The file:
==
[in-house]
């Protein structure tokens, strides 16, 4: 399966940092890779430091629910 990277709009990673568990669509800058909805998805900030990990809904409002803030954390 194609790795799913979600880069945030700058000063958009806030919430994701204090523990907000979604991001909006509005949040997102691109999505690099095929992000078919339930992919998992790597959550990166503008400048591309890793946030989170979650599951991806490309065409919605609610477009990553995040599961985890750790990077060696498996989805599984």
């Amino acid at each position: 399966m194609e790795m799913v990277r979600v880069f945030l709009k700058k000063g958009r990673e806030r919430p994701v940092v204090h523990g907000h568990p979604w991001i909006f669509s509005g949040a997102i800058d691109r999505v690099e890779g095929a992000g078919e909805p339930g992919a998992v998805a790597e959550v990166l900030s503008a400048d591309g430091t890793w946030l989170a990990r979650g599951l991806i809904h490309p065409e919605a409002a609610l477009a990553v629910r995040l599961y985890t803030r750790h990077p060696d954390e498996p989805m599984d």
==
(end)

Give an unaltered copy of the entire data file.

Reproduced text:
[in-house]
């Protein structure tokens, strides 16, 4: 399966940092890779430091629910 990277709009990673568990669509800058909805998805900030990990809904409002803030954390 194609790795799913979600880069945030700058000063958009806030919430994701204090523990907000979604991001909006509005949040997102691109999505690099095929992000078919339930992919998992790597959550990166503008400048591309890793946030989170979650599951991806490309065409919605609610477009990553995040599961985890750790990077060696498996989805599984």
């Amino acid at each position: 399966m194609e790795m799913v990277r979600v880069f945030l709009k700058k000063g958009r990673e806030r919430p994701v940092v204090h523990g907000h568990p979604w991001i909006f669509s509005g949040a997102i800058d691109r999505v690099e890779g095929a992000g078919e909805p339930g992919a998992v998805a790597e959550v990166l900030s503008a400048d591309g430091t890793w946030l989170a990990r979650g599951l991806i809904h490309p065409e919605a409002a609610l477009a990553v629910r995040l599961y985890t803030r750790h990077p060696d954390e498996p989805m599984d």